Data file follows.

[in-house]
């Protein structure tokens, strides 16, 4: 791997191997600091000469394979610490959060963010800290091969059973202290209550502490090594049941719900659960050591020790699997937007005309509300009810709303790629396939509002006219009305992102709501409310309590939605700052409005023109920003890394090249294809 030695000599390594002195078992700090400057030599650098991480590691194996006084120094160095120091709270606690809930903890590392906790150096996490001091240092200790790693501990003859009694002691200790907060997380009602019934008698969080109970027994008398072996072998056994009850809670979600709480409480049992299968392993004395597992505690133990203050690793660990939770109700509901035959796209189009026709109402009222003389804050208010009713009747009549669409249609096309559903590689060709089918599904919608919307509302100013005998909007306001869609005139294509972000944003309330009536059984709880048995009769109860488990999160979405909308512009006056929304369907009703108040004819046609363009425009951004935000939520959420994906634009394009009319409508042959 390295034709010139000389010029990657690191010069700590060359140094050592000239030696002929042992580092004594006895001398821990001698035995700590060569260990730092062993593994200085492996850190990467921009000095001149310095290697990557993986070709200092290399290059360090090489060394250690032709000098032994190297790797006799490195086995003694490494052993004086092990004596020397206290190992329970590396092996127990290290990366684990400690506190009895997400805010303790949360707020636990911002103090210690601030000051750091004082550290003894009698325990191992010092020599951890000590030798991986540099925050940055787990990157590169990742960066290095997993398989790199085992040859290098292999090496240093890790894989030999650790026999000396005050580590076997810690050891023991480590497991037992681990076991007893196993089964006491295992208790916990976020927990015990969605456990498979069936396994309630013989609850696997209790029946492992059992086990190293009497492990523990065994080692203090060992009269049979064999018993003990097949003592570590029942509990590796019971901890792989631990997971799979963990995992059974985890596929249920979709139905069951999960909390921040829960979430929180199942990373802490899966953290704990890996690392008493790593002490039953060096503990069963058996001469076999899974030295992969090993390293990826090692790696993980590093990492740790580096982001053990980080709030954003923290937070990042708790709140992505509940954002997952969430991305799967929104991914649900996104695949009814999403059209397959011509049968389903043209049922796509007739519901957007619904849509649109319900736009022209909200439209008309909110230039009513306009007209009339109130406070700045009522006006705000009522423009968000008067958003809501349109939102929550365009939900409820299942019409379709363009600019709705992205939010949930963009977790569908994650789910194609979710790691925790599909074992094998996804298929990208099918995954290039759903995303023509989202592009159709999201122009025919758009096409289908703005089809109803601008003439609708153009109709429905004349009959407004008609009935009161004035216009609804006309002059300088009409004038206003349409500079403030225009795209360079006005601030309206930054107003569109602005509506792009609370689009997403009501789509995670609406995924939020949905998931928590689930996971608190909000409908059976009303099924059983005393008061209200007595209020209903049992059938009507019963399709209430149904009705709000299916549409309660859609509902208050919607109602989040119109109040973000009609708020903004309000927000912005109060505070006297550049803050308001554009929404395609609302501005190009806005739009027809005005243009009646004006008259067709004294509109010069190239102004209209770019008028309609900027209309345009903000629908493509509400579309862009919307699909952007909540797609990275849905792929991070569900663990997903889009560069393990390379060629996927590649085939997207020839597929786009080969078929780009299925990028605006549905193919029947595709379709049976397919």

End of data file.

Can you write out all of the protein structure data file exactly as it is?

[in-house]
């Protein structure tokens, strides 16, 4: 791997191997600091000469394979610490959060963010800290091969059973202290209550502490090594049941719900659960050591020790699997937007005309509300009810709303790629396939509002006219009305992102709501409310309590939605700052409005023109920003890394090249294809 030695000599390594002195078992700090400057030599650098991480590691194996006084120094160095120091709270606690809930903890590392906790150096996490001091240092200790790693501990003859009694002691200790907060997380009602019934008698969080109970027994008398072996072998056994009850809670979600709480409480049992299968392993004395597992505690133990203050690793660990939770109700509901035959796209189009026709109402009222003389804050208010009713009747009549669409249609096309559903590689060709089918599904919608919307509302100013005998909007306001869609005139294509972000944003309330009536059984709880048995009769109860488990999160979405909308512009006056929304369907009703108040004819046609363009425009951004935000939520959420994906634009394009009319409508042959 390295034709010139000389010029990657690191010069700590060359140094050592000239030696002929042992580092004594006895001398821990001698035995700590060569260990730092062993593994200085492996850190990467921009000095001149310095290697990557993986070709200092290399290059360090090489060394250690032709000098032994190297790797006799490195086995003694490494052993004086092990004596020397206290190992329970590396092996127990290290990366684990400690506190009895997400805010303790949360707020636990911002103090210690601030000051750091004082550290003894009698325990191992010092020599951890000590030798991986540099925050940055787990990157590169990742960066290095997993398989790199085992040859290098292999090496240093890790894989030999650790026999000396005050580590076997810690050891023991480590497991037992681990076991007893196993089964006491295992208790916990976020927990015990969605456990498979069936396994309630013989609850696997209790029946492992059992086990190293009497492990523990065994080692203090060992009269049979064999018993003990097949003592570590029942509990590796019971901890792989631990997971799979963990995992059974985890596929249920979709139905069951999960909390921040829960979430929180199942990373802490899966953290704990890996690392008493790593002490039953060096503990069963058996001469076999899974030295992969090993390293990826090692790696993980590093990492740790580096982001053990980080709030954003923290937070990042708790709140992505509940954002997952969430991305799967929104991914649900996104695949009814999403059209397959011509049968389903043209049922796509007739519901957007619904849509649109319900736009022209909200439209008309909110230039009513306009007209009339109130406070700045009522006006705000009522423009968000008067958003809501349109939102929550365009939900409820299942019409379709363009600019709705992205939010949930963009977790569908994650789910194609979710790691925790599909074992094998996804298929990208099918995954290039759903995303023509989202592009159709999201122009025919758009096409289908703005089809109803601008003439609708153009109709429905004349009959407004008609009935009161004035216009609804006309002059300088009409004038206003349409500079403030225009795209360079006005601030309206930054107003569109602005509506792009609370689009997403009501789509995670609406995924939020949905998931928590689930996971608190909000409908059976009303099924059983005393008061209200007595209020209903049992059938009507019963399709209430149904009705709000299916549409309660859609509902208050919607109602989040119109109040973000009609708020903004309000927000912005109060505070006297550049803050308001554009929404395609609302501005190009806005739009027809005005243009009646004006008259067709004294509109010069190239102004209209770019008028309609900027209309345009903000629908493509509400579309862009919307699909952007909540797609990275849905792929991070569900663990997903889009560069393990390379060629996927590649085939997207020839597929786009080969078929780009299925990028605006549905193919029947595709379709049976397919």